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Rebecca Zisser / Axios

Snap revealed yesterday that it missed Wall Street estimates on revenue, earnings and user growth in its first earnings report to investors since going public in March. While the self-proclaimed camera company saw enormous (but expected) advertising growth, its burn rate nearly doubled from last year's first quarter, weakening its case for eventual profitability. Executives also faced numerous questions from investors concerned about ways Facebook's copycat features may have impacted its sluggish user growth.

Why it matters: Snap's pitch to investors when it went public was that, although it wouldn't be profitable this quarter, user growth and investments in ad technology would bring profitability in the foreseeable future. Based on reactions to its first earnings call, investors aren't confident. Shares were down nearly 25% after trading Wednesday to roughly $17.5 per share, negating any growth it experienced after going public at $17 per share in March.

The highlights:

  • Numbers du jour: 166 million Daily Active Users (up 5% from last quarter and 36% from this time last year, but still less than Instagram Stories' 200 million DAU's); 3 billion+ snaps sent per day; 30+ minutes spent daily on Snap by average user (up from 25-30 min. that was previously reported); 33,000 snaps sent per day on Spectacles; 30% of new Snapchat users during the quarter were on Android (up from 20% last quarter and beneficial to its expansion into emerging markets).
  • Spiegel threw shade at Facebook: Asked about Facebook copying Snap's "camera" ideas, Snapchat CEO and co-founder Evan Spiegel quipped, "Just because Yahoo has a search box doesn't mean they're Google."
  • Mobile tech blamed for slowed user growth, not FB: Axios' Kia Kokalitcheva writes: "Snap essentially admits that its service works best for people in countries where iOS phones are affordable and popular, and mobile plans are so cheap that everyone is online all the time on their phones. Here Facebook has an advantage over Snap as it's been investing for years into ways it can make its apps and service accessible for users in emerging markets."
  • Advertising success: The company saw a 286% growth in advertising revenue, which beat investor expectations. Notably, 20% of ad impressions served were sold programmatically, meaning the company has started to expand out of its brand advertisements and more into direct sales.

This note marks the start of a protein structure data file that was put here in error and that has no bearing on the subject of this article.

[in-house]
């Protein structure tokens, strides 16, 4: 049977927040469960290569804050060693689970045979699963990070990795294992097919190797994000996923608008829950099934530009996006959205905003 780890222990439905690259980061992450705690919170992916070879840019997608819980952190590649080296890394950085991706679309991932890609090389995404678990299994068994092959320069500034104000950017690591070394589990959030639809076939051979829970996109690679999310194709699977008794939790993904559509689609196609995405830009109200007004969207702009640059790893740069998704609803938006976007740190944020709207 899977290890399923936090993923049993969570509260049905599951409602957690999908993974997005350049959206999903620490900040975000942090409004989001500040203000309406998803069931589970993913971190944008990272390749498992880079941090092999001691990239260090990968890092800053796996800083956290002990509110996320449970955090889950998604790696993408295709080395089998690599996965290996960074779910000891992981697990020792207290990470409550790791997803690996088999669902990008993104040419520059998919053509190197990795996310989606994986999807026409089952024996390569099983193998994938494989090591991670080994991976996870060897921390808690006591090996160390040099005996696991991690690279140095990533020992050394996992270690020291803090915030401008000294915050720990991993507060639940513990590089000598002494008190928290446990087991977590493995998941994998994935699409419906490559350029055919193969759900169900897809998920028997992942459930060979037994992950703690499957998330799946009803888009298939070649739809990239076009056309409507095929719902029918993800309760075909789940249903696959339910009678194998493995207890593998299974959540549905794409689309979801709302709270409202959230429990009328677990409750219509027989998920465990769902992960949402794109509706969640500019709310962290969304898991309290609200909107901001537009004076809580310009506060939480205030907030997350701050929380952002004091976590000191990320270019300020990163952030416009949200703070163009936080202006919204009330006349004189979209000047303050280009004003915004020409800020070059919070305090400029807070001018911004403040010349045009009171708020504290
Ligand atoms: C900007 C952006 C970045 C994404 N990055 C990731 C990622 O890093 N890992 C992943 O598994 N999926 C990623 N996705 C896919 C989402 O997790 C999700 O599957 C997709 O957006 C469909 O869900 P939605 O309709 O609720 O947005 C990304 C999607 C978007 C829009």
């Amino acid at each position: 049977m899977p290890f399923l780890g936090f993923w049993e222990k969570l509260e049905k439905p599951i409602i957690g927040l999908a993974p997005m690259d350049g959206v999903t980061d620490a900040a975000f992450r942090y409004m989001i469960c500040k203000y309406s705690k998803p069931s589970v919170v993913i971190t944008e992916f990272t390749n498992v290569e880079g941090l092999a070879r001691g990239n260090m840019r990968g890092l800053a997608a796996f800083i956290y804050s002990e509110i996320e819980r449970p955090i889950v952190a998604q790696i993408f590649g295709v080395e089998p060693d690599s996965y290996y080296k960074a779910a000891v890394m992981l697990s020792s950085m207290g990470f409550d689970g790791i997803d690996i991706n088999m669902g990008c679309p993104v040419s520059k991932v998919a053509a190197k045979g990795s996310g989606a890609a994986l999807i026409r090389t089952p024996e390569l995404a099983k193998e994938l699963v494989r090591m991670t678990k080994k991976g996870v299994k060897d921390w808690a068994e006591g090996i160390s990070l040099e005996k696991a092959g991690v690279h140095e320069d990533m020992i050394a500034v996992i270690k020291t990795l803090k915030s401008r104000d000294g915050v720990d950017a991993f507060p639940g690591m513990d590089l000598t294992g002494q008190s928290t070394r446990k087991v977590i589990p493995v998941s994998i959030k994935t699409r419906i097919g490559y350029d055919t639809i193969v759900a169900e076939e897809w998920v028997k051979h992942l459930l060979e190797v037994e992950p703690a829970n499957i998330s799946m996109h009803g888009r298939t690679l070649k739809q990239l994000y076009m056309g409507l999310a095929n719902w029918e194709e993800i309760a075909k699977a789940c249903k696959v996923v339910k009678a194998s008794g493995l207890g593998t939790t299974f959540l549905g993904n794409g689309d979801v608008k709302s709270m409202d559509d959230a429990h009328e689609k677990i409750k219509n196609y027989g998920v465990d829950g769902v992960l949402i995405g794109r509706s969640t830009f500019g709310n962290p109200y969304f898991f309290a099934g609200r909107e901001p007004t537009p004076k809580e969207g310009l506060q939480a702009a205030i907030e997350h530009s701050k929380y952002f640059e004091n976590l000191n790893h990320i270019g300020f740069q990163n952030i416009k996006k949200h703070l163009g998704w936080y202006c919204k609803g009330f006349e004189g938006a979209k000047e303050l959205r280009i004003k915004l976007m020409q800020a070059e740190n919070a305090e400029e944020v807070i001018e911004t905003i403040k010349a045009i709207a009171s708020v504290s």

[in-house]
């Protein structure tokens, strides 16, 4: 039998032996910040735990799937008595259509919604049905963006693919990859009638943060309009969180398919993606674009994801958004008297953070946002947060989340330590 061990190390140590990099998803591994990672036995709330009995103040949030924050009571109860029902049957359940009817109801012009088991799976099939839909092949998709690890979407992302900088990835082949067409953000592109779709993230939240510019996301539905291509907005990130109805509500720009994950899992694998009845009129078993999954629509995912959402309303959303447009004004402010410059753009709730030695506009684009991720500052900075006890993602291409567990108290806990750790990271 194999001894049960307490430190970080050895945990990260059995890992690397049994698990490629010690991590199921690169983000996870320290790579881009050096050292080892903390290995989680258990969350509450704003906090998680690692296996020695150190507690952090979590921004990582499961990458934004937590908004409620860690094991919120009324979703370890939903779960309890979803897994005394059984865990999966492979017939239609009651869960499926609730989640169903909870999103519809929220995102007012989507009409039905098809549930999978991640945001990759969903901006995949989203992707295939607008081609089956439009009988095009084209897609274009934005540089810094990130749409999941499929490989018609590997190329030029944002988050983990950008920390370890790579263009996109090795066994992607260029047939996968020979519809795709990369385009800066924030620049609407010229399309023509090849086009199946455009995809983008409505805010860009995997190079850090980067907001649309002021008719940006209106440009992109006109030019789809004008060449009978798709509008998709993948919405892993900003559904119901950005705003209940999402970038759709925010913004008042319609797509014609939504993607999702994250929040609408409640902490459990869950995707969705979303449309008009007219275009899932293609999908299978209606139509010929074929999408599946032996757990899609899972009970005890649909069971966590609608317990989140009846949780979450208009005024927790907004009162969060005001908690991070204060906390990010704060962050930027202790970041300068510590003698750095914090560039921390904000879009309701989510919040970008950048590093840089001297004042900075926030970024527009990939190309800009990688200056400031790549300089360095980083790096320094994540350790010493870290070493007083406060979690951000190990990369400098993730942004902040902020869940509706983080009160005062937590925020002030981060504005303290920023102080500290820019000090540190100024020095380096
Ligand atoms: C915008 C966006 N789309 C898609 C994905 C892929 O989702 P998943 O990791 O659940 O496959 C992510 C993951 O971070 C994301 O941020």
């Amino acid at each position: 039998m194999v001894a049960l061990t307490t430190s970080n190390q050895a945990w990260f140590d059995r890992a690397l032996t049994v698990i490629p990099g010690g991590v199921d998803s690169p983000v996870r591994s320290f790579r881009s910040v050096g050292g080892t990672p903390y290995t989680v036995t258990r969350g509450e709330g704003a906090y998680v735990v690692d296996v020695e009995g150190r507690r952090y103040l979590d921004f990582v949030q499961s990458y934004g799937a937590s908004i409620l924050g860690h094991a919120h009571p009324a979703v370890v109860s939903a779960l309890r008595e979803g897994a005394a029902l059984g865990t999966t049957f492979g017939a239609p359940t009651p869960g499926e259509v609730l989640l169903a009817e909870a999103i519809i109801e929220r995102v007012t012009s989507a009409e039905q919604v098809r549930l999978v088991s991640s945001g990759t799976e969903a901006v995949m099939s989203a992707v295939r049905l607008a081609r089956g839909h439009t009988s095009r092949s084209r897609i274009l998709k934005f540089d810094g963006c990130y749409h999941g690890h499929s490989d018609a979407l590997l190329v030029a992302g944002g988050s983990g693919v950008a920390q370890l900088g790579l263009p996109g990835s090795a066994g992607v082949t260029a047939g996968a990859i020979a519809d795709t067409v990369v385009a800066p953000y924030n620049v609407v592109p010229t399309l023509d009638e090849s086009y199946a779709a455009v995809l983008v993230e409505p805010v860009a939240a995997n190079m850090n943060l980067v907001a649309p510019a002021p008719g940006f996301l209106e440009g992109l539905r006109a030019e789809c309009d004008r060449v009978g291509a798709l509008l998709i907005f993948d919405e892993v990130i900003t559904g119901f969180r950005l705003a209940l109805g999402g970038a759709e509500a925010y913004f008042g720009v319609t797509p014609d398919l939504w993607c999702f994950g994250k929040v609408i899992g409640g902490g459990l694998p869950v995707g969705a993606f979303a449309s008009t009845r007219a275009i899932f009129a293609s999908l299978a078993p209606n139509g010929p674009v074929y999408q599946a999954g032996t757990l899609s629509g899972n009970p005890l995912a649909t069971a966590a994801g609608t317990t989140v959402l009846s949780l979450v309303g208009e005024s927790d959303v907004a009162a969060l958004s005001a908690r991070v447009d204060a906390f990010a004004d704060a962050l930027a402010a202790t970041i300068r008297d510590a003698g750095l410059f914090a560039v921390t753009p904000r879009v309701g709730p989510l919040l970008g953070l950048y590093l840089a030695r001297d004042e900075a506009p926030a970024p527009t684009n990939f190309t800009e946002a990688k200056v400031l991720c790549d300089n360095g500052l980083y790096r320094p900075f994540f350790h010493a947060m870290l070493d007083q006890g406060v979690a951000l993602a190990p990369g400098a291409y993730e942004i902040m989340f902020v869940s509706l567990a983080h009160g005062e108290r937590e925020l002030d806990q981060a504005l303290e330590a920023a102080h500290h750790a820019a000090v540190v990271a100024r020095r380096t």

• Fun fact: The company saw "a little bit of election upside" to revenue last quarter, said Snap's CFO.

Key players we're watching: Spiegel was joined on the call by Snap's CFO Drew Vollero and CSO Imran Khan. Vollero, formerly of Mattel, Yum Brands and Taco Bell, assured investors that the company's mega expenses this quarter were a result of still being in "investment mode." Khan, deemed the "secret weapon" behind Snap's IPO by CNBC, touted Snap's new ad tech that tracks ads to foot traffic in physical stores as the "holy grail of ad measurement."

Sound smart: A dip in shares isn't totally unusual, but Snap still didn't crush it. Facebook and Twitter both saw losses following their first earnings reports after going public in 2012 and 2014, respectively, but they both beat expectations and saw revenue increases.

Go deeper

Ina Fried, author of Login
17 mins ago - Technology
Column / Signal Boost

Huawei sanctions snarled chip supply chains

Illustration: Sarah Grillo/Axios

The largely successful U.S. effort to hobble China's Huawei has benefitted a host of other tech companies — from smartphone makers such as Apple and Xiaomi to chipmakers like Qualcomm to network vendors including Nokia and Ericsson.

Yes, but: The massive disruption to the industry furthered an industry wide mismatch between supply and demand, exacerbating the global chip shortage.

Tina Reed, author of Vitals
37 mins ago - Health

Overturning Roe could strain abortion access even in blue states

The Supreme Court is reflected in a woman's sunglasses during a march Oct. 2. Photo: Andrew Caballero-Reynolds/AFP via Getty Images

If the Supreme Court overturns Roe v. Wade, abortions could be harder to access even in states where they remain legal, because those clinics could be flooded with patients from states that have cracked down.

The big picture: This has happened before, and clinics fear the crush of demand would be a major problem in the immediate wake of a decision that would allow states to ban abortion.

A critical race theory founder says he's being inundated with threats

Richard Delgado. Photo: Courtesy of Richard Delgado

Richard Delgado, one of the founders of the critical race theory movement, tells Axios he and his wife have been receiving a steady stream of threatening messages since the coordinated, conservative campaign against critical race theory began.

Why it matters: Educators across the country — even some elementary school teachers — have faced harassment and threats over the past year over lesson plans that teach about system racism in the U.S.